Australia: Keeping a Recession at Bay

While the rest of the world braces for a recessionary 2002, Australian policymakers seem confident that their nation can avoid a downturn next year.

Certainly, Australia remains one of the world's fastest growing economies. In the third quarter, real gross domestic product rose at a 4.4% annual rate. The gain was led by a surge in homebuilding, thanks to low mortgage rates and a large subsidy program for first-time buyers. Consumer spending also rose, but business investment was flat, and exports--one-fifth of the economy--fell 2.5%. Exports have weakened now that Australia's two major markets, Japan and the U.S., are in recessions.

The fourth-quarter data follow the same mix. Retail sales increased in October, and December consumer confidence was up strongly. But the tourism industry is extremely weak, business loans are down, and exports were flat in October. The economy may expand by 1% this quarter, which would put real GDP growth for 2001 at about 2.5%.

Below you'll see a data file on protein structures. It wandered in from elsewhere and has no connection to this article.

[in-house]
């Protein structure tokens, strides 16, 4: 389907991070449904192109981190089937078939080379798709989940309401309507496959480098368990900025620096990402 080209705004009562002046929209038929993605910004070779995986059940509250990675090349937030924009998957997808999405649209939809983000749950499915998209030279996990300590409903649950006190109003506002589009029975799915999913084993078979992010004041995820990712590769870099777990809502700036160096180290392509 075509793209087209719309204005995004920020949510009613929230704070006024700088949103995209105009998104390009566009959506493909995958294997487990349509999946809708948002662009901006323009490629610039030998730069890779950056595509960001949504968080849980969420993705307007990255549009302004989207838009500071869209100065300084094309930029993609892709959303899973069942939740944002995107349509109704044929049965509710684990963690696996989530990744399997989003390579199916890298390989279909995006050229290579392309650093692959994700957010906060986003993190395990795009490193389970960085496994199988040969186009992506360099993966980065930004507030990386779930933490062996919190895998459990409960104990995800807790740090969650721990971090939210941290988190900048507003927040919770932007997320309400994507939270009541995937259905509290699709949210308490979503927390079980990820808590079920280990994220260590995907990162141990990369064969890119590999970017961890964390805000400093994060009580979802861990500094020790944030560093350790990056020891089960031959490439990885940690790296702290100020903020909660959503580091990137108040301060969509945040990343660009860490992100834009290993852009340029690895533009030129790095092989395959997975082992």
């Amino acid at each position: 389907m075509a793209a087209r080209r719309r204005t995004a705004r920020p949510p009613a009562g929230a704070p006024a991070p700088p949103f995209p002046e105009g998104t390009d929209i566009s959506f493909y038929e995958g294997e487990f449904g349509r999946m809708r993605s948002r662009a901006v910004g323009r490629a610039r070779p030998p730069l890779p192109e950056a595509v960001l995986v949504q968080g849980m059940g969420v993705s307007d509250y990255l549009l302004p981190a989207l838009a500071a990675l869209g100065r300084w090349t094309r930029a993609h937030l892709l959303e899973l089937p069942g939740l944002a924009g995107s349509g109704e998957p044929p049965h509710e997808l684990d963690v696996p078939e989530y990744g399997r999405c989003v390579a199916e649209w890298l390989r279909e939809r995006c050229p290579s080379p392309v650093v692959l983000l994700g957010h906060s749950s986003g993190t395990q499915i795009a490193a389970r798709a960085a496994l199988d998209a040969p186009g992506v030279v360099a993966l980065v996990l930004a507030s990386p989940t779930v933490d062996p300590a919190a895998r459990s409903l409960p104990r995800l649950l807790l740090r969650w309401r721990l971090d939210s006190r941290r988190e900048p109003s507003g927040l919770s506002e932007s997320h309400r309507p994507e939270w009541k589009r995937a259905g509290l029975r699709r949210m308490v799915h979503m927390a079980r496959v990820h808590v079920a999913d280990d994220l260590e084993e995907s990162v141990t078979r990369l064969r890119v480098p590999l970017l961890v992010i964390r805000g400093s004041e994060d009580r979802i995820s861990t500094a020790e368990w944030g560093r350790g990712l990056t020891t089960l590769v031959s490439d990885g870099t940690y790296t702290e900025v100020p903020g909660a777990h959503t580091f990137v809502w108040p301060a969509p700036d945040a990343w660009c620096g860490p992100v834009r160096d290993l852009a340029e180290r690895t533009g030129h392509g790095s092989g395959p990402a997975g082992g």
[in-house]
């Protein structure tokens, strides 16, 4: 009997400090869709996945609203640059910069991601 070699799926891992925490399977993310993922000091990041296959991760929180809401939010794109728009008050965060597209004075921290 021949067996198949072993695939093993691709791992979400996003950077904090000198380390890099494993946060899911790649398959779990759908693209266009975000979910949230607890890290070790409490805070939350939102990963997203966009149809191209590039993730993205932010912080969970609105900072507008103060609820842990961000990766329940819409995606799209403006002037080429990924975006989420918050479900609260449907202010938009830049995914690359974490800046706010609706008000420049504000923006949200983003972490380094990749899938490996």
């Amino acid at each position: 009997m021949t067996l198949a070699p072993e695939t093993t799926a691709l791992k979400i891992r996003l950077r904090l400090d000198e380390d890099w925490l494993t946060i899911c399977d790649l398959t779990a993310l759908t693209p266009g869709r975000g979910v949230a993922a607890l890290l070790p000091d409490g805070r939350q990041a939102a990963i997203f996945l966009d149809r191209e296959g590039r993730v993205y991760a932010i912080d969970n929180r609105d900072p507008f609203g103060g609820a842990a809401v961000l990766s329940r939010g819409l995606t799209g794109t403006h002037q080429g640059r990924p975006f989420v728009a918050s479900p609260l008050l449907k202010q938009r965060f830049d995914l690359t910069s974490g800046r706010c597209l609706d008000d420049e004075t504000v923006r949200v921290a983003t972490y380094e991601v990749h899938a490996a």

Capital spending may turn around in 2002, judging by a survey of businesses showing a planned rise in capital budgets. In addition, policymakers are counting on the fiscal and monetary stimulus already in place to bolster growth next year. The Reserve Bank of Australia has cut short-term interest rates six times this year, including a quarter-point cut on Dec. 5. The overnight bank rate is now 4.25%, a 28-year low.

On Dec. 6, RBA Governor Ian MacFarlane said that the drags from falling exports and earnings and an inventory adjustment are "not big enough by themselves to cause a recession." He also said that if the global slowdown worsens, the bank "will be prepared to adjust monetary policy accordingly." Australian Treasurer Peter Costello has said that, in addition to the homebuying program, fiscal policy stands ready to help out.

Further policy stimulus will likely be needed. A global recession means Australia can't depend on its important export sector to fuel growth. Instead, rising home-grown demand will be crucial to skirt a recession next year.

By James C. Cooper & Kathleen Madigan

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